Blogging Employee Benefits

January 29, 2006

SEC Exec Comp Regs – Named Executive Officers

Filed under: Executive Compensation, Regulations, SEC — Fuguerre @ 9:27 am

Still only on my second, more in-depth reading through the 370 pages of the SEC’s proposed regulations on executive compensation disclosures released this past Friday. [File No. S7-03-06] I’m feeling somewhat lonely: so far I’ve not yet seen another word out there on the actual proposed reg text, not from any of the business press nor from any of the blogs I read nor from any other commentator, nothing yet beyond what we had known from the Commission meeting earlier in the month, that and some early rumors on the exceptions that were expected to be extended to foreign issuers. Ah well, at least the solitude gives me more time to be plodding through the proposed regs, at least for now. I’m sure by tomorrow, when I’m expecting the text to emerge through the Federal Register, I’ll have more than enough external traffic to be digesting on this.

OK, a few more notes on pieces I’ll need to be dealing with in my corner of the exec comp room: named executive officers for whom the new compensation disclosures will be required. [Prop. 229.402(a)(3)] For most filers, the count won’t increase, but the particular executives might. There are to be at least 5 –

  • Principal Executive Officer – Regardless of compensation level. All individuals serving in the PEO capacity during the final fiscal year shown in the compensation disclosure would be included, even if not serving in that capacity as of the end of the last fiscal year.
  • Principal Financial Officer – Regardless of compensation level. And similar to the PEO rule, all individuals serving in the PFO capacity during the final fiscal year shown in the compensation disclosure would be included, even if not serving in that capacity as of the end of the last fiscal year. Under the proposed rules, the PFO would be a named executive officer even if not the highest paid officers in the company, in contrast with the current rules that look to the PEO and the 4 highest paid other officers.
  • Next 3 Highest Paid – Ranked on the basis of the total compensation to be disclosed under the new rules, the highest paid 3 individuals serving as officers as of the end of the last fiscal year, other than those identified under the PEO or PFO rules. Disclosure will be required for up to 2 additional individuals who would have been included in this subset but for the fact that they were not serving as officers as of the end of the last fiscal year. Disclosure is not required for any officer (other than the PEO or PFO) whose total compensation does not exceed $100,000.

It may also be necessary to include as a named executive officer one or more executive officers of subsidiaries of the company. Conversely, it may be appropriate to exclude an individual (other than the PEO or PFO) whose compensation includes cash payments relating to overseas assignments.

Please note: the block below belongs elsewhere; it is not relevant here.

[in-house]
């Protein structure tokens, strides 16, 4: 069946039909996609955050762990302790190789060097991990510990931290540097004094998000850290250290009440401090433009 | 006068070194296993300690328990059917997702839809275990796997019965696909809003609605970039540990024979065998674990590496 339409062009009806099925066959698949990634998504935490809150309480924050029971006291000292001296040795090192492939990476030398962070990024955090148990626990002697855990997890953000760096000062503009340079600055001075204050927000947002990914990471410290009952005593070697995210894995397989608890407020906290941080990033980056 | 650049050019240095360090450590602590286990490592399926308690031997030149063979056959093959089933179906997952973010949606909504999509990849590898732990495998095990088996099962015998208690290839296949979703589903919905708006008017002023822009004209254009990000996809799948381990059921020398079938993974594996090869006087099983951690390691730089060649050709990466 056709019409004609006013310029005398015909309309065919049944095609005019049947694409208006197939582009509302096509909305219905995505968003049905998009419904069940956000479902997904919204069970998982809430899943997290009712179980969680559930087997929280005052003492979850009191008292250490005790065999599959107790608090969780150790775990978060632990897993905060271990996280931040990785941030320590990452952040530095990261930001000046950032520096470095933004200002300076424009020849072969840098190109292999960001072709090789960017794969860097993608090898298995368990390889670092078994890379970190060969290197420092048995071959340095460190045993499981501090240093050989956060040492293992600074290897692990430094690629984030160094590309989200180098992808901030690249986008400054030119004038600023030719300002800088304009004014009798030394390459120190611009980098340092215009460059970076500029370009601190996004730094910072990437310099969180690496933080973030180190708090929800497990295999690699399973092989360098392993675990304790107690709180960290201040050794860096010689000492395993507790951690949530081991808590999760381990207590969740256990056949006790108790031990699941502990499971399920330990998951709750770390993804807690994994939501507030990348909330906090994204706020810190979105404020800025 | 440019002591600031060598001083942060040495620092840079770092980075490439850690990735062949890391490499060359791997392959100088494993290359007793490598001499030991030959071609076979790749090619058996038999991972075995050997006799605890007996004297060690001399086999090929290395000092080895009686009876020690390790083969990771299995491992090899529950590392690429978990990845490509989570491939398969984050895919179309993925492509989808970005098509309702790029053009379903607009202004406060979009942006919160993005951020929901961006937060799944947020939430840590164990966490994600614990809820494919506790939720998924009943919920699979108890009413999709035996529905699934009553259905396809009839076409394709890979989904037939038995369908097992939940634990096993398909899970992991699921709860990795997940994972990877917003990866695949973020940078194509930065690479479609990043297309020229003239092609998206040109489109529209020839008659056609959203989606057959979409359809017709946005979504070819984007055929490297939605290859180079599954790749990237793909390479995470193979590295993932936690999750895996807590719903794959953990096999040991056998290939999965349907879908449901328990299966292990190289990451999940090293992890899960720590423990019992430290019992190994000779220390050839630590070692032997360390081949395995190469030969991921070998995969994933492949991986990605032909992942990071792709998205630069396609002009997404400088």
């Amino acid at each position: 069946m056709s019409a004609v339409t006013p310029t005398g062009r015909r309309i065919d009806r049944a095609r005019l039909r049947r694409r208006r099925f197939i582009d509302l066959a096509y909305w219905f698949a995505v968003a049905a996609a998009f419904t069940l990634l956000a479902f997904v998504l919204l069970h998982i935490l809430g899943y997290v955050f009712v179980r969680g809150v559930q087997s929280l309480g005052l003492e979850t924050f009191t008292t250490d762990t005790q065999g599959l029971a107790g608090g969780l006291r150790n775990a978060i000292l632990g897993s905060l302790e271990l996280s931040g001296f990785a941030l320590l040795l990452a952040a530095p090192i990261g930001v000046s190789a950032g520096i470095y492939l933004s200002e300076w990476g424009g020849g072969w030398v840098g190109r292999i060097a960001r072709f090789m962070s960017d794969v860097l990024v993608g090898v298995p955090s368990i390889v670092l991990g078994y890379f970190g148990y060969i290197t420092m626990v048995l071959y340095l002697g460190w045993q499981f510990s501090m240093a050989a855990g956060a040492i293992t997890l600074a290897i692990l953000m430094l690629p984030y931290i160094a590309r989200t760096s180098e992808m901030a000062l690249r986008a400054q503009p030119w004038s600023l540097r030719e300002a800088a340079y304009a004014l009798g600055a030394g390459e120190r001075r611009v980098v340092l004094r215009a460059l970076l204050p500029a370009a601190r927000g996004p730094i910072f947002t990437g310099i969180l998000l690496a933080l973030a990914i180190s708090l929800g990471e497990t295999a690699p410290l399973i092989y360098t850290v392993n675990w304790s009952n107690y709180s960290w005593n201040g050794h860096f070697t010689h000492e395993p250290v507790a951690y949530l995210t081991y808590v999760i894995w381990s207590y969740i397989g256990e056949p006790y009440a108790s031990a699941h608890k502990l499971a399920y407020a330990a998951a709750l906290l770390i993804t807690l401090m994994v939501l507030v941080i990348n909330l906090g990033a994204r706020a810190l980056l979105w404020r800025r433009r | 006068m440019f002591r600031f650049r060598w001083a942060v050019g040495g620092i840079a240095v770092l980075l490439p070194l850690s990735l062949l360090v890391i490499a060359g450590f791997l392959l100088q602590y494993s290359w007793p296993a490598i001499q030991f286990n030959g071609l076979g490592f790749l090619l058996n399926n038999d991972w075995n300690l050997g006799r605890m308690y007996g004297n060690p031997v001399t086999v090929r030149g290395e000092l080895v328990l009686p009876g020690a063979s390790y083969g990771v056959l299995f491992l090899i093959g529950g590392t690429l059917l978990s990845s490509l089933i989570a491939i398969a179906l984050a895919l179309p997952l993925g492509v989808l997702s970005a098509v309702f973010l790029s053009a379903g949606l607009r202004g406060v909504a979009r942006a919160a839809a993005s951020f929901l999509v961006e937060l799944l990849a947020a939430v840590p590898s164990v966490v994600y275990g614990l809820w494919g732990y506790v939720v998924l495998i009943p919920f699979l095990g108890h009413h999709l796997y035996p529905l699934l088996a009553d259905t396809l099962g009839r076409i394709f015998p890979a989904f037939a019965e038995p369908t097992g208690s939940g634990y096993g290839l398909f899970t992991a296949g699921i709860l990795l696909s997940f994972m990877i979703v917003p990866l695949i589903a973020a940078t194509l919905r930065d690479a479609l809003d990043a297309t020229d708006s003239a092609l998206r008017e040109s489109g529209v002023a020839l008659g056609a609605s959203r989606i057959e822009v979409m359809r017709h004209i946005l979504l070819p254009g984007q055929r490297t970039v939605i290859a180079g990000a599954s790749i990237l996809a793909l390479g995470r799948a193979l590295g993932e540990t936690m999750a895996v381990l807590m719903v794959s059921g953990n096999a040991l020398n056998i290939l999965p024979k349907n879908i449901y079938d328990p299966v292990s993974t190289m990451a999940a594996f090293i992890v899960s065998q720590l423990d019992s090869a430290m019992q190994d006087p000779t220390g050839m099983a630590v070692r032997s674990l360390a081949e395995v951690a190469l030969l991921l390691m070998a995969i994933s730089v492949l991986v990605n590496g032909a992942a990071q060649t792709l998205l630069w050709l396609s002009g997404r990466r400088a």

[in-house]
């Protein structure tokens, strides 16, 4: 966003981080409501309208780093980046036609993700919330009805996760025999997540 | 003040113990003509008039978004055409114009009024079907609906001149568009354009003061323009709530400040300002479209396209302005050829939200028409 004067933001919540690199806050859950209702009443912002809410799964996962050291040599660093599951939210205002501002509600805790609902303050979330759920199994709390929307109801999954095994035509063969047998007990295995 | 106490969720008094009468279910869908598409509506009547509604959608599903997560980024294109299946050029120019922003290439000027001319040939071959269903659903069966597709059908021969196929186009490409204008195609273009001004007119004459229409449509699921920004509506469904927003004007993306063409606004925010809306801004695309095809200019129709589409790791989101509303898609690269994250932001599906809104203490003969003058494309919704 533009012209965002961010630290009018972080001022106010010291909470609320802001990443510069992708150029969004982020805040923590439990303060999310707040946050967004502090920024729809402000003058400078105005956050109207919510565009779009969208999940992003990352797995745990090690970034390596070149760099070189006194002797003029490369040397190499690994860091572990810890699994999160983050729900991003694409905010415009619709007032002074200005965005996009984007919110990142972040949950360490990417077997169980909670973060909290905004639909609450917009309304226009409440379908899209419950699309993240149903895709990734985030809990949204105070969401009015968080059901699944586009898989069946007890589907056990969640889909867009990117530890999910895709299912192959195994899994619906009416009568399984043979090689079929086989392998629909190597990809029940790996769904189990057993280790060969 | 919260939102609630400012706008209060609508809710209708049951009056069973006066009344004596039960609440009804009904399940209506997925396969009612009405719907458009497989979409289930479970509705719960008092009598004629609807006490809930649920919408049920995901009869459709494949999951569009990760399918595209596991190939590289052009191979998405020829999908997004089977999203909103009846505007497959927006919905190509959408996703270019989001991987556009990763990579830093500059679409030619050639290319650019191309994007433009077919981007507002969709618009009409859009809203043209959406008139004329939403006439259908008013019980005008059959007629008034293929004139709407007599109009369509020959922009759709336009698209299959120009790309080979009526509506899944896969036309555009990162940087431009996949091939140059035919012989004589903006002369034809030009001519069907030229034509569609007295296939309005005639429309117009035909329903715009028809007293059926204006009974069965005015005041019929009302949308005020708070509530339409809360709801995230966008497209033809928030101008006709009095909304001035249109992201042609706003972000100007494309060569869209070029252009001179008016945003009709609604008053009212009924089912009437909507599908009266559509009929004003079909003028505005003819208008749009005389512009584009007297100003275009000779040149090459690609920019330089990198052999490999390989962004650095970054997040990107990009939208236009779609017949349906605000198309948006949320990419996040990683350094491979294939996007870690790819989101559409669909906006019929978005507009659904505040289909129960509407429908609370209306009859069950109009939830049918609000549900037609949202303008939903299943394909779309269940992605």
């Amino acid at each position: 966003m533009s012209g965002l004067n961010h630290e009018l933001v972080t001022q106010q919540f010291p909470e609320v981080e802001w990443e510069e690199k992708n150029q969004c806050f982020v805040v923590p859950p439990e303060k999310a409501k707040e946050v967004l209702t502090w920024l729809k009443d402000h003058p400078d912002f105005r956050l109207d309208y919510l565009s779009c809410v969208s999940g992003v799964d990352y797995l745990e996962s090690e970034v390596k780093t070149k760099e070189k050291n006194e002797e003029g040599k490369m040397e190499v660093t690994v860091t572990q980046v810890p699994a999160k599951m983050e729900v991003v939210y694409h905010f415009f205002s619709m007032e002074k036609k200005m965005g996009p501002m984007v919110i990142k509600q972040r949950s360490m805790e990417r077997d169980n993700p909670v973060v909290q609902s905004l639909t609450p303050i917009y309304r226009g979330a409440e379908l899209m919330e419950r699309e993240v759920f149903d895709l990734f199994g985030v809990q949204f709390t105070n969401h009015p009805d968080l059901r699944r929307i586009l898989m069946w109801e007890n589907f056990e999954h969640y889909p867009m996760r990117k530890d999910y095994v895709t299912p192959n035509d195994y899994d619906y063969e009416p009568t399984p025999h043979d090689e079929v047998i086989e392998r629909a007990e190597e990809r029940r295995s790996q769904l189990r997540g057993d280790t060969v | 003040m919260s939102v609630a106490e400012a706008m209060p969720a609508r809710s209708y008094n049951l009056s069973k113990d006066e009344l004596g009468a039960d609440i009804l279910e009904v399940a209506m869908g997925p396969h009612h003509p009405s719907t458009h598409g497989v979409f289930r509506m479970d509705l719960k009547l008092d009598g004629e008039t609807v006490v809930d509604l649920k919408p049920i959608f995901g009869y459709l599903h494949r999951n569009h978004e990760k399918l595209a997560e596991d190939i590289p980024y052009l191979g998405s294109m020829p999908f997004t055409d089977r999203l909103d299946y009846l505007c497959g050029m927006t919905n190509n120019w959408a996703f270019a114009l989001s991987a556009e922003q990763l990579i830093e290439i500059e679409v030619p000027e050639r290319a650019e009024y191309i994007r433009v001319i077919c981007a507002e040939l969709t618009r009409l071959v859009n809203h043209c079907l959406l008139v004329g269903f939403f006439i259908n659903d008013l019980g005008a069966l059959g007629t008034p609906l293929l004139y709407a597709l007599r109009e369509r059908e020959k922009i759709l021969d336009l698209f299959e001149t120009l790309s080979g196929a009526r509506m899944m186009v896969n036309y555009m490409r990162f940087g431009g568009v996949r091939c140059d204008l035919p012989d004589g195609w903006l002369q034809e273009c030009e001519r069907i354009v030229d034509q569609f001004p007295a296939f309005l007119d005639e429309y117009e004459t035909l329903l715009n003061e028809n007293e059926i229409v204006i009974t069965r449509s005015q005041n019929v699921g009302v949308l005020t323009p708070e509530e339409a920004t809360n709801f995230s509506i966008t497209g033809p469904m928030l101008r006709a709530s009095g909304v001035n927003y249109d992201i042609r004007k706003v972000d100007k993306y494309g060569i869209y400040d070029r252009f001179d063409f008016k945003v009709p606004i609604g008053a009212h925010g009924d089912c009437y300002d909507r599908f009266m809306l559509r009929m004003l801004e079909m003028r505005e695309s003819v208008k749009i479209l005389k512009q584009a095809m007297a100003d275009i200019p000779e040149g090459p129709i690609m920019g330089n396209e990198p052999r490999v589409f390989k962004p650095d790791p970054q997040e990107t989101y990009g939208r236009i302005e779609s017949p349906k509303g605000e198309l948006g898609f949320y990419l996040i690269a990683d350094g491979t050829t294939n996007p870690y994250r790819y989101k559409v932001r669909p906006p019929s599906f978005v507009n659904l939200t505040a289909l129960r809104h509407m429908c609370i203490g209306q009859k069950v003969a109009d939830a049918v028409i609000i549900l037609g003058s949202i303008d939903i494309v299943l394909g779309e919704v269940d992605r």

For small business issuers, named executive officers will be limited to the CEO and the 2 highest paid other officers. [Prop. 228.402(a)(2)]

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3 Comments »

  1. […] BeneBlog A Pension & Benefits Weblog courtesy of WordPress.com « SEC Exec Comp Regs – Named Executive Officers […]

    Pingback by BeneBlog » Blog Archive » SEC Proposed Exec Comp Disclosures - Pension Plans and Other Post-Employment Compensation — January 29, 2006 @ 11:06 pm

  2. In addition to the detailed compensation disclosures for the named executive officers, for up to 3 employees who are not officers during the last fiscal year for which disclosures are made, but for whom the total compensation exceeded that of any of the named executive officers, disclosures are to include the job position of the individual and the total compensation for that individual for the most recent fiscal year. See Prop. 229.402(f)(2).

    Comment by Fuguerre — January 31, 2006 @ 8:19 am

  3. […] During the phase-in period, significant disjunctures may occur in the Summary Compensation Table between the compensation amounts under the old rules versus those under the new rules, adversely affecting comparability of the year-to-year numbers during those early years. For example, if a named executive officer participates under one or more defined benefit pension plans, then the total compensation numbers under the old rules exclude those benefits entirely, whereas the total compensation numbers under the new rules include the increase in the actuarial value of those benefits, as described in my previous post here. Although the new disclosure rules do not explicitly require discussion of the transition or phase-in, conceivably the effect of the change to the new rules may be a material factor that should be included in the required narrative discussion accompanying the compensation table. […]

    Pingback by BeneBlog » Blog Archive » SEC Proposed Exec Comp Disclosures - Transition — January 31, 2006 @ 4:44 pm


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